‘Asian Carp’ Could See Name Change Following Complaints

Minnesota may change the controversial name of an invasive species of fish, commonly referred to in the United States as Asian carp, to prevent identifying Asian Americans with a racial stereotype.

The fish have become a threat to native fish in the Great Lakes and elsewhere since they were introduced in the U.S. about 30 years ago. Two closely related fish, the bighead carp and silver carp, are called Asian carp as their native region is East Asia, including parts of Siberia and North Korea, said Cindy Kolar, a fish biologist with the U.S. Geological Survey in Reston, Va., according to theAssociated Press.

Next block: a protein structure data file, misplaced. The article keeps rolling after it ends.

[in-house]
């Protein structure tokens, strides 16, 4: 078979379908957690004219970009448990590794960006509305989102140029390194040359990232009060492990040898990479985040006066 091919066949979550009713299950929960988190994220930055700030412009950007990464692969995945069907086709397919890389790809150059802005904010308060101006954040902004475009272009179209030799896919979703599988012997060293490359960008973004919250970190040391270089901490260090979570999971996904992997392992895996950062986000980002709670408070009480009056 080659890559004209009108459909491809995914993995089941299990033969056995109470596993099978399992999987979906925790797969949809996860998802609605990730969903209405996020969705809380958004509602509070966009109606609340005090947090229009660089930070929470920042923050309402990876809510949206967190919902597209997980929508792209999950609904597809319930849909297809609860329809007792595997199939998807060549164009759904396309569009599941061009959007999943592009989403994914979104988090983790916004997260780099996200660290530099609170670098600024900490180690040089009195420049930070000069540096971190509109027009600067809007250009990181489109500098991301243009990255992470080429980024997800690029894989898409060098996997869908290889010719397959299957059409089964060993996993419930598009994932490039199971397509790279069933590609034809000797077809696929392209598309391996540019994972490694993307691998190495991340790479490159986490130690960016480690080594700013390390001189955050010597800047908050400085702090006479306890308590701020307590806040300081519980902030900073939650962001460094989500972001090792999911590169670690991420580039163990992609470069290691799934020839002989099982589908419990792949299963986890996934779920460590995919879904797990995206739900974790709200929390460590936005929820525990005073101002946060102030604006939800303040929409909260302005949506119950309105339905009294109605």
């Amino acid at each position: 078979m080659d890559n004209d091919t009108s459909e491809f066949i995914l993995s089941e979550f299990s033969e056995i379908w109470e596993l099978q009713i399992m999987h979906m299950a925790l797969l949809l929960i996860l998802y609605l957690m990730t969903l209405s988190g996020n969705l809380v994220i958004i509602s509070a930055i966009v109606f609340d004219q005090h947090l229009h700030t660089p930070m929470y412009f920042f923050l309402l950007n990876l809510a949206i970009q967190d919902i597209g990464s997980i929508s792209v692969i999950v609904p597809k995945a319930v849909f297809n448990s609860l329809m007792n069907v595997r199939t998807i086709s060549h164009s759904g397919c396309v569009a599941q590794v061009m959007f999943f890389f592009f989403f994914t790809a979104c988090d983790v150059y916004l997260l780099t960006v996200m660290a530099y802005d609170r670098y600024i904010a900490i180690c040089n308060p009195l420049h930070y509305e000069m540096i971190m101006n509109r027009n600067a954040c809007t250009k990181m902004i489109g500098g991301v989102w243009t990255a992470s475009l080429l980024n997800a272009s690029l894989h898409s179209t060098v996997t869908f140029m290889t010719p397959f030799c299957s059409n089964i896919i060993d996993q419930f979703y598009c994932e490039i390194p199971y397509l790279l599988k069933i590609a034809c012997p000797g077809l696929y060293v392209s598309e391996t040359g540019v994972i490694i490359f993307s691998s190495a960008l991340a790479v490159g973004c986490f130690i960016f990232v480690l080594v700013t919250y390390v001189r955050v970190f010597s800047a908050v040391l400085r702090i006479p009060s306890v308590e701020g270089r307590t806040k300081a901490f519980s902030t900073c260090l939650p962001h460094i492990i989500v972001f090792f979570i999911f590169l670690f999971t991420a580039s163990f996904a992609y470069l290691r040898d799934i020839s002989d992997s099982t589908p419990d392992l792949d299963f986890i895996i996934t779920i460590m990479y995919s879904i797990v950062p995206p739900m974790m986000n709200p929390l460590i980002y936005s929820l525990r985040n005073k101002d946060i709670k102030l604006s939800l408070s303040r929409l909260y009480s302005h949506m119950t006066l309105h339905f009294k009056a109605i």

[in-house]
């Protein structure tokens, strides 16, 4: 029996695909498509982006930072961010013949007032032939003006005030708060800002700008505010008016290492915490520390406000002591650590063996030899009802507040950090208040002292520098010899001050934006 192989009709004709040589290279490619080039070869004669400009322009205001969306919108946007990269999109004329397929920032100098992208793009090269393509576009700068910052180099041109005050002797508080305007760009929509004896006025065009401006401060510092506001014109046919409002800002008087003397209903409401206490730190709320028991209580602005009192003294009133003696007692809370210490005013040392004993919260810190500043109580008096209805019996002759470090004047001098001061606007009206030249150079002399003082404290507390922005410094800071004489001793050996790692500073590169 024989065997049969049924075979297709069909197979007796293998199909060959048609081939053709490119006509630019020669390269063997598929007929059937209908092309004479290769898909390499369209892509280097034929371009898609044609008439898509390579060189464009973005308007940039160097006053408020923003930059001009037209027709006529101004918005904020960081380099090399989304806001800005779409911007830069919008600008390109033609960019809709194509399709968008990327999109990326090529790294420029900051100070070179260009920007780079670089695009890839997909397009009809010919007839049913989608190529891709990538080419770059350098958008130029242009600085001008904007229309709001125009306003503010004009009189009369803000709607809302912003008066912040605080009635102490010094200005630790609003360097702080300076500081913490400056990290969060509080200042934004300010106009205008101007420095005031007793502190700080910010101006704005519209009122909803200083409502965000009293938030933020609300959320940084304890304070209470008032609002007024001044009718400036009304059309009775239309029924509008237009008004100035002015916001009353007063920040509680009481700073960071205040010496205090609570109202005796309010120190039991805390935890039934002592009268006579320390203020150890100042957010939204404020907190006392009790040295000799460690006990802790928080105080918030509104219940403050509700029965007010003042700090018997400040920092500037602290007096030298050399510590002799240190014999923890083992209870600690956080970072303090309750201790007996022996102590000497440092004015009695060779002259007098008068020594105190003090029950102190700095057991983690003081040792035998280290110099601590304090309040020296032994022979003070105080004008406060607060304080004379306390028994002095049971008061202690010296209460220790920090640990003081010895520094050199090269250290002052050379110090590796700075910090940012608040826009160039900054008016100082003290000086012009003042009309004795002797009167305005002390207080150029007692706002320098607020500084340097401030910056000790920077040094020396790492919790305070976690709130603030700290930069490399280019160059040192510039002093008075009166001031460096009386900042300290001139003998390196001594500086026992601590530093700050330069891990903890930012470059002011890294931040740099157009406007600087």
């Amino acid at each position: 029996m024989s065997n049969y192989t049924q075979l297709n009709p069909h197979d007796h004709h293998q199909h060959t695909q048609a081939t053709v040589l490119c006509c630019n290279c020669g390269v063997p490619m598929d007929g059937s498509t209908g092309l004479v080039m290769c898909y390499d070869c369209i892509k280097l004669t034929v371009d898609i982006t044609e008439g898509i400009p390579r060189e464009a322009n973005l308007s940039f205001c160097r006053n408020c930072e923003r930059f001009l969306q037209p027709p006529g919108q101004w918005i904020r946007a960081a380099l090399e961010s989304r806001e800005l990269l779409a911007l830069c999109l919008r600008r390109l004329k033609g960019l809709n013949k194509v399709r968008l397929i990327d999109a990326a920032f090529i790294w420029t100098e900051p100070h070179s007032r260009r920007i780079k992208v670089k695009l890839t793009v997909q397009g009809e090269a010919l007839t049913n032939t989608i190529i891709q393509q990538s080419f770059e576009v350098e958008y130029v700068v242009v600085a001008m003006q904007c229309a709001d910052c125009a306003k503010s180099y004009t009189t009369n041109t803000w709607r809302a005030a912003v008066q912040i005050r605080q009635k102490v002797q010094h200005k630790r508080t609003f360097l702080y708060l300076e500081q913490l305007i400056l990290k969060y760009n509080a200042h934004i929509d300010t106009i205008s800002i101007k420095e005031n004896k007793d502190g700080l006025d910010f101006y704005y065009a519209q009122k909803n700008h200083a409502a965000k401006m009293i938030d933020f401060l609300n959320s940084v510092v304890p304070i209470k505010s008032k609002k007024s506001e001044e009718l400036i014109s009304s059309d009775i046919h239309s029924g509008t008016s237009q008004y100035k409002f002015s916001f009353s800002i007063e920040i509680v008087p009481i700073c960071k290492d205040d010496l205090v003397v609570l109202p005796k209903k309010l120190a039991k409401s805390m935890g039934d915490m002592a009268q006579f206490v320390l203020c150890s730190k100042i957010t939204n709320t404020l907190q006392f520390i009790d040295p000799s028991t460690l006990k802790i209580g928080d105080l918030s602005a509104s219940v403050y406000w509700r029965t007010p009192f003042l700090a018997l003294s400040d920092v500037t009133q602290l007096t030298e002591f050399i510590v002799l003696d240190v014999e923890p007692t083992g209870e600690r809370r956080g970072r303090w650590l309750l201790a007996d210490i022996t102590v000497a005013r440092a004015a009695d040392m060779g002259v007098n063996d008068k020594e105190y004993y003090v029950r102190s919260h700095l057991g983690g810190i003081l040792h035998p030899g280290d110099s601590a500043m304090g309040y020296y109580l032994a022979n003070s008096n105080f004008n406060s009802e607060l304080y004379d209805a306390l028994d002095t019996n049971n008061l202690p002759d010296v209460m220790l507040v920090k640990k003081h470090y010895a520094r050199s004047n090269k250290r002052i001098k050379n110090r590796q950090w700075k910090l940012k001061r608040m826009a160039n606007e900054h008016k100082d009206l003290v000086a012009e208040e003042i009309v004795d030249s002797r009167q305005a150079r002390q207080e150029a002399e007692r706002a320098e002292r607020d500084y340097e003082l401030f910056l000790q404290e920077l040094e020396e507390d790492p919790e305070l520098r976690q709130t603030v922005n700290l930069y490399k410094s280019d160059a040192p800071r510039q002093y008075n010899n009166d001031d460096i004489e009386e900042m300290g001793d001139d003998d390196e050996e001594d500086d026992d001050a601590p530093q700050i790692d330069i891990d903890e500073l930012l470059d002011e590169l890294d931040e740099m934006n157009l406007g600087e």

A proposal making its way through the state legislature would require the Department of Natural Resources to change the name of the fish to “invasive carp,” referencing the threat they pose. Some Asian Americans have complained about the name, said Sen. John Hoffman, the Democrat sponsoring the bill.

“Caucasians brought them to America,” Hoffman said. “Should we call them “Caucasian carp?’ Let’s call them what they are.”

An Asian American community leader testified before a Senate committee, saying she was upset by the term when she heard it being used by government officials.

“They were referring to the Asian people in terms of being invasive species. This was offensive,” said Lee, executive director of the Children’s Hope International Minnesota chapter.

The bill was approved by the Senate committee and will head to the Senate floor for a vote.